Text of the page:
Nina B. StrykerPartner
Nina is a partner at Obermayer and Chair of the Trusts and Estates practice group. Her practice is devoted exclusively to estate and trust law, with an emphasis on estate related litigation....Read More by Author
If you are a parent or grandparent planning to contribute towards the education of a child or grandchild, a qualified state tuition plan is a tool to get the most out of your contributions. All states have established some type of plan of which there are two varieties, the savings plan, and the prepaid tuition plan.
The popular savings plans are tax-sheltered college-financing techniques permitted under Section 529 of the Internal Revenue Code. These plans are accorded favorable income tax treatment: as long as the withdrawals are used for permissible education expenses, the growth will not be subject to income taxes.
Another remarkable feature is the ability to combine five (5) years’ worth of annual exclusion gifts (currently $15,000 for 2021) in one year. This feature enables a parent or grandparent to give the minor an early and significant start toward college tuition payments. Contributions to such accounts must be made in cash. Note that if you choose the option to make five years of annual exclusion gifts in one calendar year, you will not be able to make another contribution to the plan, or make any other annual exclusion gift, to or for such grandchild until an additional four (4) years have passed.
Most states have plans that allow the donor to invest the assets, although the investment choices are limited. The Internal Revenue Service now permits the donor to switch investment strategies up to once a year. The use of such plans is not limited to individuals based on income tax bracket, so anyone can participate.
529 Plans are specifically intended for higher education expenses, and withdrawals may be used for tuition, room and board, textbooks, and certain other expenses. Additionally, up to $10,000 may be used for expenses for kindergarten through 12th grade tuition. It is important to remember that if the withdrawals are not used for these qualified expenses, there will be both income taxes and a penalty to pay. Fortunately, if a beneficiary doesn’t use or need all of the money in the account established for him or her, the account assets can be transferred to another beneficiary, such as a sibling or cousin. The account holder is the one who maintains control of the account, not the student.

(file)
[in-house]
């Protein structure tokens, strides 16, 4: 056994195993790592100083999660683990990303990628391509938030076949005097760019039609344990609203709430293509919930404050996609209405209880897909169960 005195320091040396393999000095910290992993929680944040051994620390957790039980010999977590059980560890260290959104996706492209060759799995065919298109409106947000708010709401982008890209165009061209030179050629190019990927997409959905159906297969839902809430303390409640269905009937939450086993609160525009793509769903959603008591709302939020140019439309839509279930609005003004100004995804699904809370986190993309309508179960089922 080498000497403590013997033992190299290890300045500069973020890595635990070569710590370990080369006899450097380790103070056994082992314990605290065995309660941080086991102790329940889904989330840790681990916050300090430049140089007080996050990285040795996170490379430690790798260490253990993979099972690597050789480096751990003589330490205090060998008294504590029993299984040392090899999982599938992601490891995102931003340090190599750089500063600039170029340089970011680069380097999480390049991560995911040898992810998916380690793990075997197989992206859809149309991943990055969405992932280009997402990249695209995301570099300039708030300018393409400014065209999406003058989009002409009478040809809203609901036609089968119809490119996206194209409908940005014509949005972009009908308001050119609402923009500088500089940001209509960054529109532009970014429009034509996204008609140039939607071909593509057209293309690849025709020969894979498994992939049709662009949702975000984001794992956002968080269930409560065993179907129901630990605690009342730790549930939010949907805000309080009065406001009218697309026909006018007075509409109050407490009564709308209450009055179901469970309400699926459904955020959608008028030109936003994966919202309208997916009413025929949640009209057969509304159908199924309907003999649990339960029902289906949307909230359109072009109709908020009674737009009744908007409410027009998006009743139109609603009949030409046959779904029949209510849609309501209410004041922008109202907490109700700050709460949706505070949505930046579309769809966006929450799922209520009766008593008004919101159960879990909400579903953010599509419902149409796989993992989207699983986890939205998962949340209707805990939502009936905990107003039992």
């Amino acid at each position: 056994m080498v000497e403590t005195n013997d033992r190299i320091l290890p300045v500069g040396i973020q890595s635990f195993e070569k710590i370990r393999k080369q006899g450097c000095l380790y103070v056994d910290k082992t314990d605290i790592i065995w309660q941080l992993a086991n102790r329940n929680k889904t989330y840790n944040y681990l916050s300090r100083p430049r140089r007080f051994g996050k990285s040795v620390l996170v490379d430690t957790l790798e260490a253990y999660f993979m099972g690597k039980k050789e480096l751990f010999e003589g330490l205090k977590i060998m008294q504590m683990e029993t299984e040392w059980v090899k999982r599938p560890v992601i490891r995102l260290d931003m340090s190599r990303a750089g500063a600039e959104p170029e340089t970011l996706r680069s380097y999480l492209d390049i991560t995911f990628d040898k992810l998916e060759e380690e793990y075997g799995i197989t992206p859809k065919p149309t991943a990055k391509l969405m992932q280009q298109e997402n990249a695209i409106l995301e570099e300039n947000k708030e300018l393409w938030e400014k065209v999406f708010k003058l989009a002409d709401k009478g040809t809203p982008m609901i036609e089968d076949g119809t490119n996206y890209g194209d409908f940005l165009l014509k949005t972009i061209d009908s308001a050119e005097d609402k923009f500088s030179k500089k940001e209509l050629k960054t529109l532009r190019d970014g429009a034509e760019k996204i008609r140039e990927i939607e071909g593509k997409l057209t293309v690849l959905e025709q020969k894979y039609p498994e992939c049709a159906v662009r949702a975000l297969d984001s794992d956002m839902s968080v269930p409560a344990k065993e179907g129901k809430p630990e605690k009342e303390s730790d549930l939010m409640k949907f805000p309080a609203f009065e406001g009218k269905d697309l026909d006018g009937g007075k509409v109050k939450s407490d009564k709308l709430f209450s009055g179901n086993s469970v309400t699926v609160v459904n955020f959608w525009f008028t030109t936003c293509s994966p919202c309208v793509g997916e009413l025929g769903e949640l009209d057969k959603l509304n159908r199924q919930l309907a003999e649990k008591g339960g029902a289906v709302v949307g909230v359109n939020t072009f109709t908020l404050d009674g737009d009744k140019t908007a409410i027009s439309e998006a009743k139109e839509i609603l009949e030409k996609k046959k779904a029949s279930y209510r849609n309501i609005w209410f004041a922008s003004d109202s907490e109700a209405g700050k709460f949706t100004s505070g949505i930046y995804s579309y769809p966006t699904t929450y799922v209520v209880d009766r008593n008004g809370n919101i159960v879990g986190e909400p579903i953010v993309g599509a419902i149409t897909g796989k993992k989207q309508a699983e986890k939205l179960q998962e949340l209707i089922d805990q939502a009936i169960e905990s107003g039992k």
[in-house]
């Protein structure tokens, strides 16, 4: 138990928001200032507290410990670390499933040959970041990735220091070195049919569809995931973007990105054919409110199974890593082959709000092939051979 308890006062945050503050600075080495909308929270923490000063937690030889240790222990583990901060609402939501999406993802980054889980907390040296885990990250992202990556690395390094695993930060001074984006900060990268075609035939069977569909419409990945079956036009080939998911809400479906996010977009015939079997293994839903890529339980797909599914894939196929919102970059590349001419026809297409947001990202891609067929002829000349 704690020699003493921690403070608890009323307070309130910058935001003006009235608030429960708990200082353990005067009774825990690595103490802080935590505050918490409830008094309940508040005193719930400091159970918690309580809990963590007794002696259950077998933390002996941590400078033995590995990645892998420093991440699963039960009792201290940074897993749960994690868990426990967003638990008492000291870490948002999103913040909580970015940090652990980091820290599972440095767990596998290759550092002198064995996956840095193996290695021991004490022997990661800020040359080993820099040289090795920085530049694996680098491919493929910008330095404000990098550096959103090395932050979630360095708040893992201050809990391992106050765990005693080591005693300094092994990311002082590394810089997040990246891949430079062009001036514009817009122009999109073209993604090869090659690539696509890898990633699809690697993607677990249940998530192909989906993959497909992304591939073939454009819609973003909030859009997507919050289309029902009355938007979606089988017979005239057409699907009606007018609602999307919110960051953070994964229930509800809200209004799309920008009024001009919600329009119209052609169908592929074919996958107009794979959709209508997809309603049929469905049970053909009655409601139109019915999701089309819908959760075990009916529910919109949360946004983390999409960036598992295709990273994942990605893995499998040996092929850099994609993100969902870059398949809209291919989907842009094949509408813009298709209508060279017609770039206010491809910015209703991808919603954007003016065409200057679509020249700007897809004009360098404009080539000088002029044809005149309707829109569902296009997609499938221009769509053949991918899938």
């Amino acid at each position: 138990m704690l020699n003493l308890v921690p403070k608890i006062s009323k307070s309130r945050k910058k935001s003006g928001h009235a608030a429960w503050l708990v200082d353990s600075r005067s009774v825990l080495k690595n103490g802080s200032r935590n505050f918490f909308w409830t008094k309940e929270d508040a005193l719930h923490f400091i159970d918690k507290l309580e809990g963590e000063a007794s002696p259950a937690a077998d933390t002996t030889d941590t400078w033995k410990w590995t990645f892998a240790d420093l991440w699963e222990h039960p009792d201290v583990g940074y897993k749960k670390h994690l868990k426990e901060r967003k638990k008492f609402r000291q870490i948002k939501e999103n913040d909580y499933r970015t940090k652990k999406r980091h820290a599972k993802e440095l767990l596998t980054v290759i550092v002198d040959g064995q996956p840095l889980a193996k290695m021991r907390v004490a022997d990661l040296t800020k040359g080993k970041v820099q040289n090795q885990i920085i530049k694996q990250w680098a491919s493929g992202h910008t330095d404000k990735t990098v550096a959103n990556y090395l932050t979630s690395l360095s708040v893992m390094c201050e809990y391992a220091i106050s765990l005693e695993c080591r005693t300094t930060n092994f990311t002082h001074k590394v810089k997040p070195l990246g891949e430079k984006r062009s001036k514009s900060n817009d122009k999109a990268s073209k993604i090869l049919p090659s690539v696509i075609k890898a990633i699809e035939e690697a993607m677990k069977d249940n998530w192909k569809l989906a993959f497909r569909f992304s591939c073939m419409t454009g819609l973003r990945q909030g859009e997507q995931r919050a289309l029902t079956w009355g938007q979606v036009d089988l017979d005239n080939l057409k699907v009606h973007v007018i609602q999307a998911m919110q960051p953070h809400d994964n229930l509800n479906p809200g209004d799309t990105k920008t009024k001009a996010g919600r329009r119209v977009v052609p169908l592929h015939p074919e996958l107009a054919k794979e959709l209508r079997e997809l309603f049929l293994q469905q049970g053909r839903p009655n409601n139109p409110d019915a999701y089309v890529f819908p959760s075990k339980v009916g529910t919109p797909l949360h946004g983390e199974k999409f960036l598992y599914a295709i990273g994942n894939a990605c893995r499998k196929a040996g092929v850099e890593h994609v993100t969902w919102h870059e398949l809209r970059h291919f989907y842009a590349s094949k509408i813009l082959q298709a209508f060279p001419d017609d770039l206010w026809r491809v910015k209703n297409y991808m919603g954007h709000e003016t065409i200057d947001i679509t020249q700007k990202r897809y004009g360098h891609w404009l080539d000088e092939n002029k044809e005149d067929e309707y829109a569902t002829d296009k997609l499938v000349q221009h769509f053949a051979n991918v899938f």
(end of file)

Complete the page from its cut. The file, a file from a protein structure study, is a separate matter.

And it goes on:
Some states simply offer prepaid tuition plans which assume that the tuition will be paid to one of the state’s public universities. The benefit of these plans is you can lock in the tuition rate at the time the payment is made. However, the main disadvantage is that you must be sure that the child will be attending school in the state that sponsors the plan.
To learn more about the plans of any state, contact the website for the National Association of State Treasurers at www.collegesavings.org, or contact one of our experienced estate planning attorneys to discuss your options.
The information contained in this publication should not be construed as legal or medical advice, is not a substitute for legal counsel or medical consultation, and should not be relied on as such.